In a scene from the documentary Border Politics, Julian Burnside stands among piles of discarded life jackets, clothing and boats, strewn across a hillside on the Greek island of Lesbos, off Turkey.
In recent years, the island has become a gateway to Europe for countless refugees fleeing violence and oppression across the Middle East.
He picks up a child’s lifejacket emblazoned with the cartoon of a happy, running child.
The normally cool and composed Melbourne barrister is visibly moved.
‘‘It was a very distressing moment. People wear life jackets because their journey can be dangerous — but here it looked like the graveyard of a million dreams,’’ Mr Burnside says.
The outspoken lawyer and former Greens candidate was asked by Australian filmmaker Judy Rymer to present her latest documentary examining the plight of refugees across the world.
In the film, Mr Burnside travels to refugee flashpoints in Jordan, Greece and Mexico.
He also talks to political leaders in New York, England, Scotland, France and Germany about their different approaches to the plight of what is now 22.5 million refugees across the globe.
He says combined with about 40 million others who are internally displaced, that number increases to 65 million people seeking refuge.
But he says it’s not an impossible figure to tackle.
‘‘When you think we now have a population of about six billion — that’s one person in a thousand seeking refuge. Surely common decency means it’s possible to accommodate these people.’’
He says the west’s response, including Australia’s border protection policy, has been ‘‘dismal’’.
‘‘Are we really trying to raise a drawbridge against these people?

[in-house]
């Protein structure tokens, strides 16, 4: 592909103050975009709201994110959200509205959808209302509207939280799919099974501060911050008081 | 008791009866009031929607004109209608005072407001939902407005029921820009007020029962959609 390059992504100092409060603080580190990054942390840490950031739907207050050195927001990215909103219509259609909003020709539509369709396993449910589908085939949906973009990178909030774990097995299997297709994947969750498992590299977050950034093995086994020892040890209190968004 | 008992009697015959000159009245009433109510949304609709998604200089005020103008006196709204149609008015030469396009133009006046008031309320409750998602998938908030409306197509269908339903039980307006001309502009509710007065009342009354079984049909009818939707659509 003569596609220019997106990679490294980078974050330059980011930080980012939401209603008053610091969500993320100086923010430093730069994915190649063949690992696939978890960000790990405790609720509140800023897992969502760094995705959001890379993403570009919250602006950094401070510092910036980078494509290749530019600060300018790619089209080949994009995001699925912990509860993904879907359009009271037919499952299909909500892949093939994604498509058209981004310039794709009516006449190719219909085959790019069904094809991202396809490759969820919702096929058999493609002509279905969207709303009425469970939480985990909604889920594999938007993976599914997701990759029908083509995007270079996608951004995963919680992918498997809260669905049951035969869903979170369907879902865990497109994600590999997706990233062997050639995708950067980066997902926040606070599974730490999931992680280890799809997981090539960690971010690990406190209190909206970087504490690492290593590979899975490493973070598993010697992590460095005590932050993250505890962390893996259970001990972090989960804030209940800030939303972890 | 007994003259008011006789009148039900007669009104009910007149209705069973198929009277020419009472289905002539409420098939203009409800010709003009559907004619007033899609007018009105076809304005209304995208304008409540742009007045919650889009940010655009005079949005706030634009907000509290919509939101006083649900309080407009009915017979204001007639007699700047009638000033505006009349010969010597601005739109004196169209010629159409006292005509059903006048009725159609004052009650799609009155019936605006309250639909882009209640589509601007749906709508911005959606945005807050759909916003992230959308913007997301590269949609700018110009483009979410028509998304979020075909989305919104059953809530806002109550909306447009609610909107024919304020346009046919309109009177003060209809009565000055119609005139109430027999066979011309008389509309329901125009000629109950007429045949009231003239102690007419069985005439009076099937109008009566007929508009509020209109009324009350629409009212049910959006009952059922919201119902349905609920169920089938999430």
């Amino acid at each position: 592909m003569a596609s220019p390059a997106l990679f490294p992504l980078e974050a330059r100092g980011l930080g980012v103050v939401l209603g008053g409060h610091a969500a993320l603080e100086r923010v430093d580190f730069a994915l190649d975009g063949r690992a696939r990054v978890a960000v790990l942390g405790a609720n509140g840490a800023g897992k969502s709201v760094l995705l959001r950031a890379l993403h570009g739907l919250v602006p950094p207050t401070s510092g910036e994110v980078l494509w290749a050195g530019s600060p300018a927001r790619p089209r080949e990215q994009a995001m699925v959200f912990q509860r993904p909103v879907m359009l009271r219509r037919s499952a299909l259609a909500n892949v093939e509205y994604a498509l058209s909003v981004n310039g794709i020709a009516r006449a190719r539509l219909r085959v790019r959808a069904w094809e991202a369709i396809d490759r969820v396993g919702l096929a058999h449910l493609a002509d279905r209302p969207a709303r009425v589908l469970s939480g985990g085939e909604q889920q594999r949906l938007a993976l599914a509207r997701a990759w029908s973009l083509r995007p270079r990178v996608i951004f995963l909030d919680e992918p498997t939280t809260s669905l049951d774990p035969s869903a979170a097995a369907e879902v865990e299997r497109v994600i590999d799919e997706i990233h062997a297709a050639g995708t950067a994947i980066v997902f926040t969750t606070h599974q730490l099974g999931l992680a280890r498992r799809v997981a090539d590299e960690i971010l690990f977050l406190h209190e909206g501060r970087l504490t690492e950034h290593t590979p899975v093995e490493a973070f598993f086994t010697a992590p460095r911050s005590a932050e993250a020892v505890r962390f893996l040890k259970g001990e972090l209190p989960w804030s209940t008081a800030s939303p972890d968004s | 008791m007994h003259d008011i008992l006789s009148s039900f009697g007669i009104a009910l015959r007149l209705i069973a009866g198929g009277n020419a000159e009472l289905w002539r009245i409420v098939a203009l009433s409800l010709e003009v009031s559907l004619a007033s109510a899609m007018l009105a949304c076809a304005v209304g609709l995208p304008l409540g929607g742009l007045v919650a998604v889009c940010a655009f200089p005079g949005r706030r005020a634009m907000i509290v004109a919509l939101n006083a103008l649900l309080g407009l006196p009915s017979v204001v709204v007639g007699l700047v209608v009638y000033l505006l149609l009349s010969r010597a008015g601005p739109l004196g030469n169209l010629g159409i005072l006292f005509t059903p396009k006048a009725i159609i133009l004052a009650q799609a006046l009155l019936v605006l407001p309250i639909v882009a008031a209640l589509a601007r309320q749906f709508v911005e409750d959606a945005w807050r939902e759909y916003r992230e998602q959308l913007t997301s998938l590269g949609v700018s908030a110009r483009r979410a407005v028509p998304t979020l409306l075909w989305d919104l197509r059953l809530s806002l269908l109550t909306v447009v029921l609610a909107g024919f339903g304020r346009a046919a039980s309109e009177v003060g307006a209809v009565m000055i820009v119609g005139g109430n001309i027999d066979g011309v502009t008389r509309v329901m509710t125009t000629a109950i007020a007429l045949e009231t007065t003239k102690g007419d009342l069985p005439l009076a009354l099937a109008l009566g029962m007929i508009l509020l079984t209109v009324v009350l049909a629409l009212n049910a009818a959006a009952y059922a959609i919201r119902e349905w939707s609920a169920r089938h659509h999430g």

‘‘There are fewer than 700 people on Manus Island and Nauru. Would Australia grind to a halt if these people were brought here?’’
He says Shepparton is providing a good example on how to treat refugees.
‘‘I hope people take away from the film the idea that Shepparton’s response is good — and that the Federal Government’s response is no good,’’ he says.
Mr Burnside was impressed by the way refugees are treated in Jordan.
‘‘They have a small population — about nine or 10 million, they have no oil and they are sandwiched between Syria, Saudi Arabia, Israel and Palestine.
‘‘When I was there they had about one million Syrian refugees — but they live there. They can work and come and go — no problem. They can even set up shops. In Zaatari refugee camp there’s a shop that sold bridal gowns. I thought that was a wonderful symbol of hope,’’ he says.
The Ethnic Council of Shepparton will host Mr Burnside and the documentary Border Politics when it is screened next week.
Ethnic Council manager Chris Hazelman said he believed the film would provide Shepparton people with a real insight into the human plight of refugees — particularly on a local level.
‘‘We have people here in Shepparton who have friends and family on Manus and Nauru.
‘‘We have ‘visa anxiety’ — people who are worried about finding safe havens and what happens to people trapped in the system.’’
Mr Hazelman said both main parties of Australian politics were in bi-partisan agreement on the issue of offshore processing, and that a media clampdown meant information was difficult to obtain.
‘‘The general public has no knowledge of what happens in these places.
‘‘There’s not a real understanding of how refugee policies work — and people do have a hankering to hear informed people’s views on this subject,’’ Mr Hazelman said.
Border Politics will be shown on Thursday, July 18, at the Shepparton Brewery, 15 Edwards St, from 7.15pm.Tickets are $25 for those wanting dinner, with food to be served from 6.30pm.
Mr Hazelman said a Q&A session with Mr Burnside would take place after the screening.
To book, phone 58219776.